Details of newly hired Chicago White Sox manager Tony La Russa's DUI arrest have emerged, and it doesn't bode well for the Hall of Famer.

According to ESPN's Jeff Passan, La Russa, who was described by police as argumentative during his field sobriety test, seemingly tried to use his status as an accomplished manager to get out of the arrest.

"Do you see my ring?" La Russa reportedly said to the arresting officer. "I'm a Hall of Famer baseball person. I'm legit. I'm a Hall of Famer, brother."

Celebrities have a long history of using their status to try and get out of sticky situations, and La Russa was appropriately slammed online for what looks like an attemp to use that tactic. Some even called on the White Sox to let him go altogether.


According to court records obtained by ESPN, the incident that took place in February near the Phoenix area. La Russa was driving his SUV when it ran onto the curb, leaving the vehicle smoking on the side of the road. At the time of the incident, police claimed to have smelled a "light odor of alcoholic beverage." When asked about the odor, La Russa said that he was at a dinner with his friends from the Los Angeles Angels.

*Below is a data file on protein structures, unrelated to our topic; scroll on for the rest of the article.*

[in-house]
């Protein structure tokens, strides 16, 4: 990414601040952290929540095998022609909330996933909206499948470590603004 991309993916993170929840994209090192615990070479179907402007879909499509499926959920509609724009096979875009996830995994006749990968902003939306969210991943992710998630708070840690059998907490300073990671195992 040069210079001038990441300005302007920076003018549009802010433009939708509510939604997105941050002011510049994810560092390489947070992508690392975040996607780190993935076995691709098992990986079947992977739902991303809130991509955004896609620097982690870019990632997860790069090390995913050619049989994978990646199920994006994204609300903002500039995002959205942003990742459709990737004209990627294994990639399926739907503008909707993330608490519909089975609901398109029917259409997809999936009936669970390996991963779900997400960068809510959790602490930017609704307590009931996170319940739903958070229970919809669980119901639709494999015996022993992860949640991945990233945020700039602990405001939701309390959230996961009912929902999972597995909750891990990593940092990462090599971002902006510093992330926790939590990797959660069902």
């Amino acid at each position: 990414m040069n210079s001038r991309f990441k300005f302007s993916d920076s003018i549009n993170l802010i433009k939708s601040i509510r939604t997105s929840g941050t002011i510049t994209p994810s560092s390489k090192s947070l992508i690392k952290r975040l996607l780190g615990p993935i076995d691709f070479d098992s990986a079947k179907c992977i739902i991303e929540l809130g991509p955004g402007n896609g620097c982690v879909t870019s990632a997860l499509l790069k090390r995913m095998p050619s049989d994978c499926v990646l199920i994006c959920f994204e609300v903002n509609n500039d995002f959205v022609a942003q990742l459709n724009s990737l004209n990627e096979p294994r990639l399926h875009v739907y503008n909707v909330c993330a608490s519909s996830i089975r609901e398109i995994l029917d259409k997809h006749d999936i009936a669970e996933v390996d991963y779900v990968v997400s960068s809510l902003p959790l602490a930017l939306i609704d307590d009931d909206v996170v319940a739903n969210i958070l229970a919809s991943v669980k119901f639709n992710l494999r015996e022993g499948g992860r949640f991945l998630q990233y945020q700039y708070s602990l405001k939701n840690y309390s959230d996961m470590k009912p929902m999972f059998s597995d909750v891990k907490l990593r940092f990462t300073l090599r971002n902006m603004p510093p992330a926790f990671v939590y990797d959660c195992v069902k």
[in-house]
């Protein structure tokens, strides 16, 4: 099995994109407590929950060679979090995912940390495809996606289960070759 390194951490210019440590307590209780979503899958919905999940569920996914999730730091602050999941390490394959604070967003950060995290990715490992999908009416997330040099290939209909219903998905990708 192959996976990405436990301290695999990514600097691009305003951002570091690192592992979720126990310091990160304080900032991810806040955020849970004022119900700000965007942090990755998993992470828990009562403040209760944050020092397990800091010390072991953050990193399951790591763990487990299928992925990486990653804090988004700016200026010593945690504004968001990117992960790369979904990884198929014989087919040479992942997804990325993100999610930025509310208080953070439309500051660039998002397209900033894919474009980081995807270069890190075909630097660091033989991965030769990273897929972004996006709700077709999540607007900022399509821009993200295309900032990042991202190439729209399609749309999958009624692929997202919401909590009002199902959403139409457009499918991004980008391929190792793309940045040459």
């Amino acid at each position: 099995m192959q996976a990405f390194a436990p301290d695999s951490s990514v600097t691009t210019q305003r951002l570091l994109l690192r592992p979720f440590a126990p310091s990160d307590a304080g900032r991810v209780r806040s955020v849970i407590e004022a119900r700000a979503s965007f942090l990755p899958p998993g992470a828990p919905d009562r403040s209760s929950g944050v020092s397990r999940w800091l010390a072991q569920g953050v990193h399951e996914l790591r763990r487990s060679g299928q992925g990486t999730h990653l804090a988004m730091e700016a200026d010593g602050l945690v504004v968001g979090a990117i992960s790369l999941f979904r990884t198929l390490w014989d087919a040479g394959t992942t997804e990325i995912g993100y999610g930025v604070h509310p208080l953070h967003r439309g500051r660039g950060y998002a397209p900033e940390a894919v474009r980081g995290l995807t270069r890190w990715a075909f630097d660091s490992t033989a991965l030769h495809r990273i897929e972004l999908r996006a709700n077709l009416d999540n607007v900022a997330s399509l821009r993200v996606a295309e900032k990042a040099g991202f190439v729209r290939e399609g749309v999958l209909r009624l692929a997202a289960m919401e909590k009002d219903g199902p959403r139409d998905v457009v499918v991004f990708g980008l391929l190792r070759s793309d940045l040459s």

He also reportedly refused to submit to a breathalyzer test, provide a sample of his blood or urine to test his blood-alcohol level. Documents show that Maricopa County Justice Courts filed the case on Oct. 28 which is just one day before the White Sox hired him as its manager. A White Sox spokesman said the organization was aware of the incident at the time he was offered the job. 

"Because this is an active case, we cannot comment further at this time." the spokesperson told ESPN. When asked to comment on the situation on Monday night, La Russa replied, "I have nothing to say," before hanging up the phone.

This is not the first time the 76-year-old has been slapped with a DUI. While managing the St. Louis Cardinals in 2007, La Russa was arrested near the team's training facility in Jupiter, Florida. La Russa was asleep at a traffic light and at the time of his arrest, his blood alcohol content was well above the legal limit. At the time, he assured the public that this would "never occur again."

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